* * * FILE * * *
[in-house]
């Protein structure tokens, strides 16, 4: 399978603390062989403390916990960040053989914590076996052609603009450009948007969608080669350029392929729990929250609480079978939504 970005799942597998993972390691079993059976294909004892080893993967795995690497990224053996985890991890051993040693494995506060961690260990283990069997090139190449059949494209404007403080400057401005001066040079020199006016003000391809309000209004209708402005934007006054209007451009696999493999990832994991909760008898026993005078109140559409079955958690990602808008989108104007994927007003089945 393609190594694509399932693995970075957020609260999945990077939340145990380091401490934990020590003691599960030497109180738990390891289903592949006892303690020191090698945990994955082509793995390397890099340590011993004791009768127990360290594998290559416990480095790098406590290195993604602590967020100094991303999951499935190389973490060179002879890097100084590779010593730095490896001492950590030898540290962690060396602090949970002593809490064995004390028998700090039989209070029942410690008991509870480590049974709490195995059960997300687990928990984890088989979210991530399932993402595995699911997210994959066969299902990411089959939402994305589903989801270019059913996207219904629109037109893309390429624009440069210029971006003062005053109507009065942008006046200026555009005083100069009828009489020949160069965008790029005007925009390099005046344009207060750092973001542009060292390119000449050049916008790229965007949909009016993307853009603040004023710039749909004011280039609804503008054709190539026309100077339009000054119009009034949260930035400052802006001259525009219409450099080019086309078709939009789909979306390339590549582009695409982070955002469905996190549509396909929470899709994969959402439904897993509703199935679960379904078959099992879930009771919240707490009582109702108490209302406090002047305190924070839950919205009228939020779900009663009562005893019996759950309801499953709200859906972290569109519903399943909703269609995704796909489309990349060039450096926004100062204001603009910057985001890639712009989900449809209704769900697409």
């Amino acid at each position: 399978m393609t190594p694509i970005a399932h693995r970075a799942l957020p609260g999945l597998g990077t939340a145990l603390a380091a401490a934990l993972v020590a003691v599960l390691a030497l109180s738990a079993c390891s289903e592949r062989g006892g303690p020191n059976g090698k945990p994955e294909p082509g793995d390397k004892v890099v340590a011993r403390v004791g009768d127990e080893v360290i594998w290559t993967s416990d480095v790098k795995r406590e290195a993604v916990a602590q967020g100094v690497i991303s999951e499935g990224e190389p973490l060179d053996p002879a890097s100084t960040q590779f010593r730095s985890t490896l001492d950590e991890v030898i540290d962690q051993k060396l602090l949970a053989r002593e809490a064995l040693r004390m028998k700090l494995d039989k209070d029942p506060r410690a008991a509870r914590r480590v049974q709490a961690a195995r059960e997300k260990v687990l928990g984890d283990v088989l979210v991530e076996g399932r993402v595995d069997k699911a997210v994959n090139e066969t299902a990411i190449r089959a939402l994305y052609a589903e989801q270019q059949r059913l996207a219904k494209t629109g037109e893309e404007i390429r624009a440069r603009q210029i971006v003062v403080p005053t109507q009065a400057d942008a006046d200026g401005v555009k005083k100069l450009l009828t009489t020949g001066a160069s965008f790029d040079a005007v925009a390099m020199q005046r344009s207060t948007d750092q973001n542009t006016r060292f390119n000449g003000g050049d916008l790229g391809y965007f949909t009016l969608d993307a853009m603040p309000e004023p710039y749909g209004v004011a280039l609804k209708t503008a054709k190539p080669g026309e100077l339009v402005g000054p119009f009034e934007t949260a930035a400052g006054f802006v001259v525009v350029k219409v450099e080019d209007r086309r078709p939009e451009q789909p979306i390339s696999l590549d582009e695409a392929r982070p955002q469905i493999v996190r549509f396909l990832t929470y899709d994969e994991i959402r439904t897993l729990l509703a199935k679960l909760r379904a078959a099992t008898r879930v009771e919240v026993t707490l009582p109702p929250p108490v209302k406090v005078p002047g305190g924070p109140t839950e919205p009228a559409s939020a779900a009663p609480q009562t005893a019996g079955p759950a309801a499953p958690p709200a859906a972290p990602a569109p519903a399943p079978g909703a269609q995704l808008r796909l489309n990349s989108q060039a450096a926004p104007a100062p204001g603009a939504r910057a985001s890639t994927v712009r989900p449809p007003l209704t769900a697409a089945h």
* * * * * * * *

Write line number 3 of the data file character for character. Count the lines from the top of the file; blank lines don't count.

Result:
């Amino acid at each position: 399978m393609t190594p694509i970005a399932h693995r970075a799942l957020p609260g999945l597998g990077t939340a145990l603390a380091a401490a934990l993972v020590a003691v599960l390691a030497l109180s738990a079993c390891s289903e592949r062989g006892g303690p020191n059976g090698k945990p994955e294909p082509g793995d390397k004892v890099v340590a011993r403390v004791g009768d127990e080893v360290i594998w290559t993967s416990d480095v790098k795995r406590e290195a993604v916990a602590q967020g100094v690497i991303s999951e499935g990224e190389p973490l060179d053996p002879a890097s100084t960040q590779f010593r730095s985890t490896l001492d950590e991890v030898i540290d962690q051993k060396l602090l949970a053989r002593e809490a064995l040693r004390m028998k700090l494995d039989k209070d029942p506060r410690a008991a509870r914590r480590v049974q709490a961690a195995r059960e997300k260990v687990l928990g984890d283990v088989l979210v991530e076996g399932r993402v595995d069997k699911a997210v994959n090139e066969t299902a990411i190449r089959a939402l994305y052609a589903e989801q270019q059949r059913l996207a219904k494209t629109g037109e893309e404007i390429r624009a440069r603009q210029i971006v003062v403080p005053t109507q009065a400057d942008a006046d200026g401005v555009k005083k100069l450009l009828t009489t020949g001066a160069s965008f790029d040079a005007v925009a390099m020199q005046r344009s207060t948007d750092q973001n542009t006016r060292f390119n000449g003000g050049d916008l790229g391809y965007f949909t009016l969608d993307a853009m603040p309000e004023p710039y749909g209004v004011a280039l609804k209708t503008a054709k190539p080669g026309e100077l339009v402005g000054p119009f009034e934007t949260a930035a400052g006054f802006v001259v525009v350029k219409v450099e080019d209007r086309r078709p939009e451009q789909p979306i390339s696999l590549d582009e695409a392929r982070p955002q469905i493999v996190r549509f396909l990832t929470y899709d994969e994991i959402r439904t897993l729990l509703a199935k679960l909760r379904a078959a099992t008898r879930v009771e919240v026993t707490l009582p109702p929250p108490v209302k406090v005078p002047g305190g924070p109140t839950e919205p009228a559409s939020a779900a009663p609480q009562t005893a019996g079955p759950a309801a499953p958690p709200a859906a972290p990602a569109p519903a399943p079978g909703a269609q995704l808008r796909l489309n990349s989108q060039a450096a926004p104007a100062p204001g603009a939504r910057a985001s890639t994927v712009r989900p449809p007003l209704t769900a697409a089945h």